Either way, the employer is paying for a few candidates to be delivered to the table. It’s still a risky proposition. Referrals are still the desired source of candidates for the reasons stated above.

5. Advertise positions

Now it’s desperation time, because this is when employers advertise their positions. There are two major problems with advertising a position, cost and uncertainty of hiring the right candidate.

You may think that it’s the cost of advertising online is the major concern, but it isn’t; the cost employers feel the most is the time spent reading résumés and interviewing unknown people. When I ask hiring managers (HM) if they like reading those résumé, approximately 98% of them say they don’t.

With applicant tracking systems in place, you’d think the process would be more manageable and pleasant, but this isn’t the case. For some, reading 25 résumés is reading 25 resumes too many.

Even with the advancement of the ATS, poor candidates get past it and make it to the interview. What many recruiters and HMs are experiencing are candidates who are not qualified and, in many cases, have embellished their accomplishments.

What do you do as a job seeker?

The obvious answer is to become a referral by reaching out to those you know in desired companies. This sounds easier said than done, but the steps you take begin first with determining which companies you’d like to work for. Create a list of at least 15 target companies.

Reach out to your former supervisors and colleagues. If they’ve moved on to another company, they might know of possible openings there or at other companies. The problem with relying solely on former colleagues, is that well will run dry; they will run out of time and ideas.

Attend industry groups where people who are currently employed are networking for business. You are there to offer your expertise either on a paid basis or as a volunteer. You are prepared with personal business cards and your personal commercial. It’s my opinion is that the best people to be with are those who are employed.

One of the best places to network is in your community. You never know when you could run into someone who knows someone who works at one of your target companies. Most important is that people know about your situation and that you’ve clearly explained what you’re looking for.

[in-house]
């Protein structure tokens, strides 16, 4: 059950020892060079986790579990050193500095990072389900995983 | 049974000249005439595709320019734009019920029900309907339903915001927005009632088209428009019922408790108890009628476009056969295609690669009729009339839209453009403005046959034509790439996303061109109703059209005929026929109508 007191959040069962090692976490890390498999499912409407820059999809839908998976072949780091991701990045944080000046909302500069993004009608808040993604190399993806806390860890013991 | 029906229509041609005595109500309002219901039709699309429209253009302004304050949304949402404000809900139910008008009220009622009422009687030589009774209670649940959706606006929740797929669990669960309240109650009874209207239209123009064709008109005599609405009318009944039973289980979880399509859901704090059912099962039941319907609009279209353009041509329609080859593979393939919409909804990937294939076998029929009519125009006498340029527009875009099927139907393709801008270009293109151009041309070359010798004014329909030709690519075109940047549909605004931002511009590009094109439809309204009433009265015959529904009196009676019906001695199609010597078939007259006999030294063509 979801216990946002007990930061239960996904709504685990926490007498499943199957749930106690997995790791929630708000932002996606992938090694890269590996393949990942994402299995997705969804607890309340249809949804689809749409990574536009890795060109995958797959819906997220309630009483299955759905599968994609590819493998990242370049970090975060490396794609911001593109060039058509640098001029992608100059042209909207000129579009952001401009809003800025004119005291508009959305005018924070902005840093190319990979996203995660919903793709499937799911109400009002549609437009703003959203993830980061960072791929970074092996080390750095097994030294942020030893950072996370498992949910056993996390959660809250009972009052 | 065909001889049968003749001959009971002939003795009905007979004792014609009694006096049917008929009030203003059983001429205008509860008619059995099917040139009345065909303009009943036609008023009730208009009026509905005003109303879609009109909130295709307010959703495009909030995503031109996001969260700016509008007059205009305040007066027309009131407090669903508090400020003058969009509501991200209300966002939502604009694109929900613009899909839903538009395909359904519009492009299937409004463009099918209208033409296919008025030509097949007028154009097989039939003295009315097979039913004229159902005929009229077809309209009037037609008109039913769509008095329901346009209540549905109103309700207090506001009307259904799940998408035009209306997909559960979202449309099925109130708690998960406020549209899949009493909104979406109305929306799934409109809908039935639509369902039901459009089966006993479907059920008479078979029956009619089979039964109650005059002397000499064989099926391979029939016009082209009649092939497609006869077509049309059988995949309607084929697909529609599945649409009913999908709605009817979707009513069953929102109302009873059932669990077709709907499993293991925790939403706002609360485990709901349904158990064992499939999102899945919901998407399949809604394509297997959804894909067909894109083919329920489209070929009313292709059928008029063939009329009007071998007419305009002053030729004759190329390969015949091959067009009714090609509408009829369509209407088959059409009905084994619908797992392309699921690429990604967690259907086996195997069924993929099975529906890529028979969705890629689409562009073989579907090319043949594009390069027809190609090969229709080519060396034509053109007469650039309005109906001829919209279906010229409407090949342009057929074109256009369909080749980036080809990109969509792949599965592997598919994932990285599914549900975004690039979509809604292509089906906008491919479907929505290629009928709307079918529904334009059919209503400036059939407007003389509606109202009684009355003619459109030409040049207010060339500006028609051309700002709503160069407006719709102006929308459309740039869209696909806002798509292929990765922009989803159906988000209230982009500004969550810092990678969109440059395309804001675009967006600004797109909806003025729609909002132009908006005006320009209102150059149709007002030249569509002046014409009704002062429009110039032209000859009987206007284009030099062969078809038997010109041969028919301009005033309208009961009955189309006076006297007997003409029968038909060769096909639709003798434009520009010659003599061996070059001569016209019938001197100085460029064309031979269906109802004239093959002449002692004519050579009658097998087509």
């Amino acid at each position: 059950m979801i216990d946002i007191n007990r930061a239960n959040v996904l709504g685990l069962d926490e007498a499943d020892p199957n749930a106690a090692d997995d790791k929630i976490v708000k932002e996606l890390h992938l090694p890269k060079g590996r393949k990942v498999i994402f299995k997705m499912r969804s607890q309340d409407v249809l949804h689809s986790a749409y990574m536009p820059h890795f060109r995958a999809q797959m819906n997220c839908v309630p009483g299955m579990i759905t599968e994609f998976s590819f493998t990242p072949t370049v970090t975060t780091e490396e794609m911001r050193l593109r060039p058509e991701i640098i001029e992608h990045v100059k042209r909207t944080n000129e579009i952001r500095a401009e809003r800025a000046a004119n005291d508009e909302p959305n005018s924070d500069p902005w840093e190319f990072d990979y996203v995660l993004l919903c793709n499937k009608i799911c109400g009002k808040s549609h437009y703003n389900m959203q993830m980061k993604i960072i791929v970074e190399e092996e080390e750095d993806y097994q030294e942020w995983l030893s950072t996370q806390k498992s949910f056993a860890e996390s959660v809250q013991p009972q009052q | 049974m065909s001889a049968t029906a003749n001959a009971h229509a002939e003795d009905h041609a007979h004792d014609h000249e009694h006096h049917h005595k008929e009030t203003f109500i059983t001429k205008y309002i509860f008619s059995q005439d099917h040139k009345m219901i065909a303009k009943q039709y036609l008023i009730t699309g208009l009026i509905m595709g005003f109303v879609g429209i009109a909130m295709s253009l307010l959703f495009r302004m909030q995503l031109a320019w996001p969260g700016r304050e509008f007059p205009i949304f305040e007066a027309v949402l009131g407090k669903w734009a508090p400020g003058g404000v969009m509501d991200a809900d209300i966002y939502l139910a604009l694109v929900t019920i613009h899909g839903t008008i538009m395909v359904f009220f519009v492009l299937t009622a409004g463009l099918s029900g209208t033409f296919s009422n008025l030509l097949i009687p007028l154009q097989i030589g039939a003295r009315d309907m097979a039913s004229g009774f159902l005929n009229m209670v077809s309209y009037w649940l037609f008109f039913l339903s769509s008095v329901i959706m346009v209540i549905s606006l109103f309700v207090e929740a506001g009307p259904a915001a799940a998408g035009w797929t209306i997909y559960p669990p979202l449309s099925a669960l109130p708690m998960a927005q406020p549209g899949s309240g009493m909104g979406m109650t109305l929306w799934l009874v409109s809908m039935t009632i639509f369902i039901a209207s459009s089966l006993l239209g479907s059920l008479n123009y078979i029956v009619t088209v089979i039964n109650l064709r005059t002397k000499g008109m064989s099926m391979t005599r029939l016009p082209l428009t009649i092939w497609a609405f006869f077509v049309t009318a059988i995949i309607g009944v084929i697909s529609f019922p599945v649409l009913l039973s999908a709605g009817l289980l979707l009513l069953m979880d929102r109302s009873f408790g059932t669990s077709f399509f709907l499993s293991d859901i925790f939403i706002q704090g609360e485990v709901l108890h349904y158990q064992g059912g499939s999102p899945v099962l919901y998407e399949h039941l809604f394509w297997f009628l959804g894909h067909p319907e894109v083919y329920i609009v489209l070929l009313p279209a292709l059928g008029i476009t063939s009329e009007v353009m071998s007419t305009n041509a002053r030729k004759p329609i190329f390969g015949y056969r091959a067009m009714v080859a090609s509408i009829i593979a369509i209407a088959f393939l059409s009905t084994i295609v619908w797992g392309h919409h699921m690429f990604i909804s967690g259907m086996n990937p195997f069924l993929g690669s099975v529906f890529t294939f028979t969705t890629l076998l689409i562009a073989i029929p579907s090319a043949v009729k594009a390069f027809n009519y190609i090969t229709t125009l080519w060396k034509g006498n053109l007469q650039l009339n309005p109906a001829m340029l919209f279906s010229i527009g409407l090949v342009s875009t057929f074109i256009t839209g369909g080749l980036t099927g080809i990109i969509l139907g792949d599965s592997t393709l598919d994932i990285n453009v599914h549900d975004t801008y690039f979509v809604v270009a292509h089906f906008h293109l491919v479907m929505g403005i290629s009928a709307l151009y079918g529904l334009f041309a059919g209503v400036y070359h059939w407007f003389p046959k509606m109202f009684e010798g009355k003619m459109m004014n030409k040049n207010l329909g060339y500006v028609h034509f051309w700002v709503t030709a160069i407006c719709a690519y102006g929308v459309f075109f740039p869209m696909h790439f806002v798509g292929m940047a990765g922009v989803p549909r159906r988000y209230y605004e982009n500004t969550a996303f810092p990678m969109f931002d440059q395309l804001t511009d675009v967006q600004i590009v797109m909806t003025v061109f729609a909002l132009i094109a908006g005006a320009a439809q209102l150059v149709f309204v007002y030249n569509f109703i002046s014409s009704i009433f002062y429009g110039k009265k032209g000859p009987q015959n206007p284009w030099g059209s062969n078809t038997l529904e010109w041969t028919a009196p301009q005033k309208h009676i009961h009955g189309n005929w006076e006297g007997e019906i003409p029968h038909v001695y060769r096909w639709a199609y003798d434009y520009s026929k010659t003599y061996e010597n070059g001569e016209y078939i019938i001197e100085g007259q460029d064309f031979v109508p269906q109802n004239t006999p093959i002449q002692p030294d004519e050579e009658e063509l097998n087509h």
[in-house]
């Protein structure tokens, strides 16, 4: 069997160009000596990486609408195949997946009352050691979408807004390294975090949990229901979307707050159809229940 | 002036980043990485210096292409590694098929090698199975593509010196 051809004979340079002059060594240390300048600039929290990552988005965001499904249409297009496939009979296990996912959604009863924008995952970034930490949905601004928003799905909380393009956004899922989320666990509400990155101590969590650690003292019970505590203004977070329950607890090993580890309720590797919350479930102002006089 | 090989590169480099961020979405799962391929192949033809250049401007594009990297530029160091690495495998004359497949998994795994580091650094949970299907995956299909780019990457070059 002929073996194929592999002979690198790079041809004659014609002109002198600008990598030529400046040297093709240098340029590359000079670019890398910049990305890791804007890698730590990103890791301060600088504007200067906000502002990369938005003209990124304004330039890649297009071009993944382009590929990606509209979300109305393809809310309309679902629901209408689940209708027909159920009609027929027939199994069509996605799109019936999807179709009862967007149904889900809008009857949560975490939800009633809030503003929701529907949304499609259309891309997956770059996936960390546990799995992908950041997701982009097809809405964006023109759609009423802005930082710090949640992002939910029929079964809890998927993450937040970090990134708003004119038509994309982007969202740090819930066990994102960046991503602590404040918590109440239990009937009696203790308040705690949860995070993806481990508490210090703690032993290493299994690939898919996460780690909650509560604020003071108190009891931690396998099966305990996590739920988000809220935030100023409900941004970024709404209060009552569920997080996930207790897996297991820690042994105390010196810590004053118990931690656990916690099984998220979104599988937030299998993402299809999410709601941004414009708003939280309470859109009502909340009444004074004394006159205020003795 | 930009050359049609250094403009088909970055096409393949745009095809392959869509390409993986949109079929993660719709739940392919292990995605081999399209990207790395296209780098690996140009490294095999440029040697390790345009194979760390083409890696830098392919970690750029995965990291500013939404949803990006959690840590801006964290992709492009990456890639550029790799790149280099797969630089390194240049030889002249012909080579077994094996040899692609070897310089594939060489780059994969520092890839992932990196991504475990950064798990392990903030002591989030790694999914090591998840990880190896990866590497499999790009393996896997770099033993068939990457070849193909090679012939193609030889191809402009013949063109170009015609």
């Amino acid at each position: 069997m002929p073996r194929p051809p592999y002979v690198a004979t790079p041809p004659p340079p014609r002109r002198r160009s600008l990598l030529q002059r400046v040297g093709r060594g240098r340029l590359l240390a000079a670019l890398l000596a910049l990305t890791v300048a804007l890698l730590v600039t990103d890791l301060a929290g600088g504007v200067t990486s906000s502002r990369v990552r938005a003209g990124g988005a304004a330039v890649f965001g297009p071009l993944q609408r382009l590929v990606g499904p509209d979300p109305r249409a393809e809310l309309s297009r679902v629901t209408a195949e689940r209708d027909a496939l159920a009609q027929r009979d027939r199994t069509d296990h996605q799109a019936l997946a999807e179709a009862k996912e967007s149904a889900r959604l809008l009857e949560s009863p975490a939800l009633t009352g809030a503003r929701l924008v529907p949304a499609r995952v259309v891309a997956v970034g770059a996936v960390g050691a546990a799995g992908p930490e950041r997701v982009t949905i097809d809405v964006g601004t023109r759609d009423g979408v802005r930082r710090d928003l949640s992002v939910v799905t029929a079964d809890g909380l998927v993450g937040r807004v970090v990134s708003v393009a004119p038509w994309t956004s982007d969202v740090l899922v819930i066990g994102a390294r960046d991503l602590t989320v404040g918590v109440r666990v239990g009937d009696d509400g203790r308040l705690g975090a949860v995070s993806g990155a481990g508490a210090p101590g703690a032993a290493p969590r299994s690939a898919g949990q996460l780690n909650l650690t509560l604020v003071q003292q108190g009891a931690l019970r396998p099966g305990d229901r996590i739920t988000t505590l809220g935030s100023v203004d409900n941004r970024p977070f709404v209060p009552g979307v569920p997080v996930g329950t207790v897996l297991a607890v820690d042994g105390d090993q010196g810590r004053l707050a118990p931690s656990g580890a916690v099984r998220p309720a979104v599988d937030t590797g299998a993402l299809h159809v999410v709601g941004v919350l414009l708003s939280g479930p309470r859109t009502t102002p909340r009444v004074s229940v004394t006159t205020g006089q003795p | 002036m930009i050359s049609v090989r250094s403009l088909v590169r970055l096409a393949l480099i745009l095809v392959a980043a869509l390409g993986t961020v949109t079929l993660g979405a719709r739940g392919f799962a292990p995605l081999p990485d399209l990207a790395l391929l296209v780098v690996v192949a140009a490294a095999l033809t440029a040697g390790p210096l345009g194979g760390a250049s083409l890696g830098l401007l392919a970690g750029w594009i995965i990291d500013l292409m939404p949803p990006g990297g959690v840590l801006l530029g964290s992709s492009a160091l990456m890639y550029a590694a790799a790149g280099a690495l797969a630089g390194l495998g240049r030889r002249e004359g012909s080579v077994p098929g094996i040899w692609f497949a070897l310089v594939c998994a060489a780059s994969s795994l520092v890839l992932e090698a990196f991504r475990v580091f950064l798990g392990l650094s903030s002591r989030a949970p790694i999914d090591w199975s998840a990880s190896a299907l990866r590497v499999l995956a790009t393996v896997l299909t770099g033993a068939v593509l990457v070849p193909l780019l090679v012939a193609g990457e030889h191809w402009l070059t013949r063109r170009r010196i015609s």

LinkedIn is ideal for identifying people in companies, as most hiring authorities are on LinkedIn. Make use of your online time by using the Companies feature and do advance searches. Work your way up by connecting to people on your level. Also, connect with people who used to work at the company; they can give you some insight.

The bottom line is that you cannot rely on applying online and waiting to be brought in for an interview. You must become a referral.

Photo: Flickr, Roger Braunstein

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5 very good reasons to volunteer to find employment

Before the words leave my mouth, I can hear my workshop attendees thinking, “Why should I work for free?” I hear you. It sucks working hard and not getting paid for it; but read what I’ve got to say before you condemn volunteering to find work.

office worker

An articleVolunteering as a Pathway to Employment Report, praises the act of volunteering, claiming that one’s chance of obtaining employment is 27% higher than by not volunteering. The article points out Social and Human Capital—strengthening relationships and building skills—as two major outcomes of networking.

I elaborate on these assertions and offer three additional outcomes of volunteering: it creates a positive outlook, makes one feel productive, and closes gaps in employment on your résumé. So you naysayers, read on.

1. Volunteer to network for your next job. It opens potential doors because you’re in a place where you can do some real-time networking. Choose an organization or business in the industry in which you’d like to work.

If marketing is your forté, for example, approach an organization that needs a graphic artist or publicist to design some art for their website or write a press release or two.

This organization where you’ve managed to get your foot in the door can help you with leads at other companies, especially if you do a smashing job. The president or owner will want to help you because you’ve come across as competent and likeable. Who knows, you could possibly join the company if a position opens up…or is created.

2. Develop or enhance skills that will make you more marketable. You’ve had it in your head to start blogging but haven’t had the time to dedicate to it. The company who took you on as a volunteer in their marketing department not only can help you network; it can give you the opportunity to enhance your diverse writing skills.

Your approach to management might be to offer starting a blog for them, as the rest of the marketing department is up to their elbows in alligators. They gain a talented writer to write entries, and you learn the fine art of blogging.